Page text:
“Brutus, I could kiss you,” breathed the little cat with relief, “I never thought I would be so happy to see a dog in my life.”

“You can relax now, Pickles,” said Brutus, “you’ve got a bodyguard the rest of the way,” and with that, the two animals ambled homeward.

The Weiner’s house, blue and white and friendly, loomed into view, then came the Jones’s big pink residence, and finally at the corner, all cozy, warm and yellow, was the home of the family Nuñez, where just at that exact moment the front door opened and Grandmother Nuñez stepped out on the front porch.

“Holà, Pepinilla, welcome back!” she chirped in a voice that was old but still had much music in it, “You are just in time for your lunch.”

“Now I know I’m home,” thought the little cat. 

And because she was thinking only of the bowl of cool rich milk awaiting her, Pickles the cat did something she had never ever done before, even as a little kitten.

Without first looking both ways, she dashed right out into the street.

Because she had not been careful, she never saw, until the very last second, the bright green delivery van that was barreling down the block.

Pickles, sensing danger out of the corner of her big green eyes tried to hurl herself back out of harm’s way.

And she almost made it, except for her left paw, which was clipped by the van’s front tire.

The driver screeched to a stop, and pandemonium broke loose.

Brutus the dog went absolutely bonkers. He growled and barked and bared his ferocious fangs and would not even let the poor driver get out of the van.

Mrs. Nuñez screamed and came running to aid of the injured little cat.

Mr. Jones was just coming home from work, and witnessed the spectacle of his dog attacking a delivery van, so he jammed on the brakes, leaped from his car, and started pulling his enraged Doberman towards the front door.

Then he saw Pickles lying in the street, being comforted by Grandmother Nuñez.

“Wait right there! Don’t move!“ he yelled, dragging Brutus into the house.

And if that wasn’t enough excitement, at the sound of all the commotion little Lisa Weiner came running out of her house.

“Pickles has been run over,” she cried. “Oh Pickles, Pickles, Pickles.”

But during the crisis, Grandmother Nuñez remained the calmest of all, like an ancient tree that has weathered many a storm.

Kneeling in the street, the old lady gently stroked the injured cat, all the while speaking in a low voice, reassuring Pickles that she was among friends. 

At the same time, she drew little Lisa Weiner to her side so she could see for herself that though Pickles was hurt, she was still very much alive.

“It will be okay, niña,” she said softly, “Please run inside your house and get an old towel and some ice cubes.”

Lisa raced off on her mission, and Mr. Jones came rushing back out. “What the heck do we do now?” he stammered.

Quick as a rocket, Lisa returned, and Mrs. Nuñez carefully wrapped the injured paw of Pickles the cat in an old pink towel packed with ice.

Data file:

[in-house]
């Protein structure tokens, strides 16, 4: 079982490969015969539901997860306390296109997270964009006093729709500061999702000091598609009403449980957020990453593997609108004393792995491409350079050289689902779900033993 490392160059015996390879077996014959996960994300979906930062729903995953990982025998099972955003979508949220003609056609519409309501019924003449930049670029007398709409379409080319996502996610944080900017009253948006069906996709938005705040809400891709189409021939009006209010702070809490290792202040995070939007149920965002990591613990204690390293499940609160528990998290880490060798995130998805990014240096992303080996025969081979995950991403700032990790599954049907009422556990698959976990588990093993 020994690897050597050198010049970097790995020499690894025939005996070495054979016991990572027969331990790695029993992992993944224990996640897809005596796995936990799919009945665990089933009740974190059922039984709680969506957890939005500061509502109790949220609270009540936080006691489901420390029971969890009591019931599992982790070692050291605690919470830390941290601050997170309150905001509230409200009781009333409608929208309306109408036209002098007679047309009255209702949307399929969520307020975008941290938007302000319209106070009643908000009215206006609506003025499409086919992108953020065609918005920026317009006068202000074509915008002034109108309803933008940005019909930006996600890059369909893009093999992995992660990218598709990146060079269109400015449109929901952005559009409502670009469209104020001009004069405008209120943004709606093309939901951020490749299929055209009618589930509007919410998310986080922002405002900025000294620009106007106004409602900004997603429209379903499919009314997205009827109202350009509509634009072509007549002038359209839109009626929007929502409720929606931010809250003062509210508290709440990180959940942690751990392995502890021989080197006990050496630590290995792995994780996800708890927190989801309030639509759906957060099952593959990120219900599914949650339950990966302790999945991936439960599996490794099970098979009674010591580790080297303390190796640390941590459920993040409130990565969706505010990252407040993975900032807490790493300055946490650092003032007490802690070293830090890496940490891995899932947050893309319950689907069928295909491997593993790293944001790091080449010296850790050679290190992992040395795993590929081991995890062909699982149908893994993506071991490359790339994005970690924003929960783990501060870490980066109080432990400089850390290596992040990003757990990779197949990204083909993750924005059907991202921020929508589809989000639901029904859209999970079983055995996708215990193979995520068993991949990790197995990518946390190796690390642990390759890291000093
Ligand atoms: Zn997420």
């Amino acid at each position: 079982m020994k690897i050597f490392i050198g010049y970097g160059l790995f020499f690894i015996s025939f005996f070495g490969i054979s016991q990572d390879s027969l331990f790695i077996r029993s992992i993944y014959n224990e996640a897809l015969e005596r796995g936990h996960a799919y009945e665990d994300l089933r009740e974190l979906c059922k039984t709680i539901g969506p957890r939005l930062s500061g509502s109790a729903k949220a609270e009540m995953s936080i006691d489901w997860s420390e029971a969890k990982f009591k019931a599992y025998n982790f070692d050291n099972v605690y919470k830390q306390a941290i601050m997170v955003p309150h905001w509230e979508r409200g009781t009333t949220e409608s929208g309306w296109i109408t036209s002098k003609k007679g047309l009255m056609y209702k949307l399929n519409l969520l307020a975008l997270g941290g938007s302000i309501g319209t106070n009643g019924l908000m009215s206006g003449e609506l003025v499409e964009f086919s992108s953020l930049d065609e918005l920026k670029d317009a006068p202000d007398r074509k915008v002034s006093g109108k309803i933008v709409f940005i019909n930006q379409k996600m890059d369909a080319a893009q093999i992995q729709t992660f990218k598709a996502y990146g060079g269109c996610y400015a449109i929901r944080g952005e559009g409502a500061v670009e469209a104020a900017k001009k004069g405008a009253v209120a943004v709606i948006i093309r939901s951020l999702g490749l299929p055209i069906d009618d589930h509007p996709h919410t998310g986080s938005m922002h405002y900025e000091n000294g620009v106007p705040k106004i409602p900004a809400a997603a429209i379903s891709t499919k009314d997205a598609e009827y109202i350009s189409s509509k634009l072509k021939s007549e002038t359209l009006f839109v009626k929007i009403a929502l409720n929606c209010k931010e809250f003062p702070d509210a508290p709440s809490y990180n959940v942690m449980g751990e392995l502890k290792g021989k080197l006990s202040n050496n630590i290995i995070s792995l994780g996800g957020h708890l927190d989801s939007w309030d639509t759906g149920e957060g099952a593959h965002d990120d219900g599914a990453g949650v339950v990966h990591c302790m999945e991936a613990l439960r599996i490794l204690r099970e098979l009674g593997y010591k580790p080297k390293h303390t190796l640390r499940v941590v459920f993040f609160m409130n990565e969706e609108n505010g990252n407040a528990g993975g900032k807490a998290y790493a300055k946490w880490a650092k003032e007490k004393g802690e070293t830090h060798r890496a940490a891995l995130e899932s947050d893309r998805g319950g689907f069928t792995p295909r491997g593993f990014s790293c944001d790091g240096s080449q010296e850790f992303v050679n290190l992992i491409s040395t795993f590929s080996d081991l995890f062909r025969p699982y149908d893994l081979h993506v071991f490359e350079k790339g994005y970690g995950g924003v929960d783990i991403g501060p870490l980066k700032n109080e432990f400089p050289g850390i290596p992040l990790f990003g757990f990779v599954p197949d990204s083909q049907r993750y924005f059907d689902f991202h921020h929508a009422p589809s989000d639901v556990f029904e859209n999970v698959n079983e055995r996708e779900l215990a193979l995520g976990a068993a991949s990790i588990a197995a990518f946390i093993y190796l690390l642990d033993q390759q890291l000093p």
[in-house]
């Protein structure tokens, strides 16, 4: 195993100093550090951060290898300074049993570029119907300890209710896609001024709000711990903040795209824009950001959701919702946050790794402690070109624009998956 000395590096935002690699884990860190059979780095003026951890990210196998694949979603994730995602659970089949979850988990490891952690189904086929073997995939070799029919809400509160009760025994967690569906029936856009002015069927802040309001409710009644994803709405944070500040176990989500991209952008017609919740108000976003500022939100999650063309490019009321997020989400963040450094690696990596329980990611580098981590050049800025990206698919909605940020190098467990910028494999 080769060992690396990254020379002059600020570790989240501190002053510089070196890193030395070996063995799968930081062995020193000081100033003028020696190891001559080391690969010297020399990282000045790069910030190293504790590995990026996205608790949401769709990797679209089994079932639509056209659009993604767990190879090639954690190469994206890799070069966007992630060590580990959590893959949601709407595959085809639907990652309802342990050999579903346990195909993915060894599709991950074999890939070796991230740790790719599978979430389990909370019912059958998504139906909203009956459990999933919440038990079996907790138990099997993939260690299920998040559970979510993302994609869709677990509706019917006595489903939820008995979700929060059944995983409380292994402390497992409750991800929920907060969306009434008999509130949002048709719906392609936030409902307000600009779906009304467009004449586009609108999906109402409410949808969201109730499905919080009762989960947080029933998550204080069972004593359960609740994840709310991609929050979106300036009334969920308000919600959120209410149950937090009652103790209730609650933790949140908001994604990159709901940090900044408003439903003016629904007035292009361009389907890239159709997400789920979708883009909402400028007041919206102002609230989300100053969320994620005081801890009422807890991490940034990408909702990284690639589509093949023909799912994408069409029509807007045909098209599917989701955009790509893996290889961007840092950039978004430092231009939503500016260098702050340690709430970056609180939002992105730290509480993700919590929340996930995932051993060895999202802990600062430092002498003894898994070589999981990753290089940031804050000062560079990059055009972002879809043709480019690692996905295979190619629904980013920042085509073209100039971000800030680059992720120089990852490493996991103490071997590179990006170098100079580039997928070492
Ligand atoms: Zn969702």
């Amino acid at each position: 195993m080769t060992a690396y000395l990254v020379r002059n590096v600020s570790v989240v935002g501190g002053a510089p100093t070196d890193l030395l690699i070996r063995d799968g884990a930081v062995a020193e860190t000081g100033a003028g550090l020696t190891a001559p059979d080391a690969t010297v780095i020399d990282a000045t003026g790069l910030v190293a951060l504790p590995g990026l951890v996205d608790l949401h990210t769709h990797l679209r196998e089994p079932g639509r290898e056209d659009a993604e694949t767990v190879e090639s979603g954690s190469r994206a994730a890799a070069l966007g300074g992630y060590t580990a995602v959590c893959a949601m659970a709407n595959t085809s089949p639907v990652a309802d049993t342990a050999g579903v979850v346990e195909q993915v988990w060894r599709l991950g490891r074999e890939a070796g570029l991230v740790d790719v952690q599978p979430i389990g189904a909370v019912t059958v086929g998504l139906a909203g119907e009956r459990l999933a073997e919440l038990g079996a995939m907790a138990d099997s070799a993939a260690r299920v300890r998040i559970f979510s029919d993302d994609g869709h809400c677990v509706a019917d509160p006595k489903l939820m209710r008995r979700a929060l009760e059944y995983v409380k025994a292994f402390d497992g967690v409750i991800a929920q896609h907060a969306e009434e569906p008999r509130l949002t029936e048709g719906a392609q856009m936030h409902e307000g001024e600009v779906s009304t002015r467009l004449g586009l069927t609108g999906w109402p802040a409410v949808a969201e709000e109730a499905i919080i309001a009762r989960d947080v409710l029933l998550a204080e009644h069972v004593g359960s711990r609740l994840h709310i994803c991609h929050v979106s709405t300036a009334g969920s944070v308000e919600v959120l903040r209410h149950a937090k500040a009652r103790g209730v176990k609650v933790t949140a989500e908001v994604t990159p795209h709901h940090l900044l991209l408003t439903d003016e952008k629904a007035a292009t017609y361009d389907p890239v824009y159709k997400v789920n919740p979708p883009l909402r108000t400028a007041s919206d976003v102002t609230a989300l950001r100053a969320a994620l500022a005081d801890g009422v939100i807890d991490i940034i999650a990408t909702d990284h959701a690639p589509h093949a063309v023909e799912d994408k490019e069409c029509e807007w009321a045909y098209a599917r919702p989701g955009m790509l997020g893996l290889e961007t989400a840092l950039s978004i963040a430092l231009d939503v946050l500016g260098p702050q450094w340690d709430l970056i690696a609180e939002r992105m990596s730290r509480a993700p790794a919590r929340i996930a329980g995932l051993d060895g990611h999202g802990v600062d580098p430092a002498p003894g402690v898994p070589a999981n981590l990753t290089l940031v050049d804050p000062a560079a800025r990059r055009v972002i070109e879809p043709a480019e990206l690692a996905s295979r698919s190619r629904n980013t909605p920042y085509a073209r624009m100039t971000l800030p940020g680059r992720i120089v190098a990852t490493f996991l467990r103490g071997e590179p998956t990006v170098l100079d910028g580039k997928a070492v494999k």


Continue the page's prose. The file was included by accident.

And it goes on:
“Let’s get her to a vet immediately,” said the old lady.

“I’m coming too,” Lisa piped in, and as Mr. Jones drove his big blue car to the vet’s office, she sat in the back with Grandmother Nuñez, and together they took turns comforting Pickles.

“No, no, no” said Pickles, because it was the only word she knew in both English and Spanish, so she kept on saying it all the way there.

“Ohhh, Pickles,” said the nurse, “What happened?”

“What does it look like? That I dropped in for a manicure and teeth cleaning?” Pickles thought, trying to keep her composure.

Her poor paw was throbbing with more pain than she had ever felt in her life, and she finally gave in to it against her will. 

“Ow…ow…owww…Owwww!” she cried. And this made little Lisa Weiner start crying too, and that got Mr. Jones yelling “Where the heck’s that vet? We got an injured animal here.”

Just then, Dr. Wing appeared in a white lab coat, looking calm and cool. “Let’s have a look at that paw, Pickles old girl,” he said in a kindly voice.

“Now relax, but let me know if I’m hurting you. Hmmmm,” he said, gently testing “Hmmmm . . . hmmmm . . . hmmmm…”

“What are you, some kind of a hummingbird,” Pickles thought in irritation.

Just then the vet squeezed her paw in a particularly tender spot that made Pickles go  “Yeeeowwwwww!!!”

“Aha . . . fracture! And a major one, too,” Dr. Wing said seriously.

“Will she live, Doctor?” sobbed Lisa Weiner right on the verge of hysterics, “You won’t have to put her to sleep will you?”

“Calm down, niña,” said Mrs. Nuñez, “I am sure that the doctor will do his best.”

Leaving the scared little cat in the care of his nurse, Dr. Wing gathered Mrs. Nuñez, Mr. Jones and Lisa together for a conference.

“The paw is badly damaged. If Pickles is ever to walk normally again, it could cost a lot of money. And you can never tell for sure how a cat will make it through surgery, so there are no guarantees. I advise you to think about the expense very carefully.”

Mrs. Nuñez was not a rich woman, but without hesitation she said “I do not have very much, but I will pay as much as I can.”

“And I will give you every single penny of my allowance until I’m all grown up,” promised little Lisa Weiner, crossing her heart to show that she really meant it.

But Mr. Jones was the one who saved the day. 

He waved them both off and handed Dr. Wing a shiny gold credit card.

“Whatever it takes, Doc, just do it.” 

“I will do my very best,” Dr. Wing said as he walked through a pair of green swinging doors with his nurse in tow, the scared little cat cradled in her arms.

So Lisa, Mr. Jones and Grandmother Nuñez sat together nervously in the waiting room. And even though they had lived so very near each other for years, this was the first time that they’d ever had the chance to get to know one another.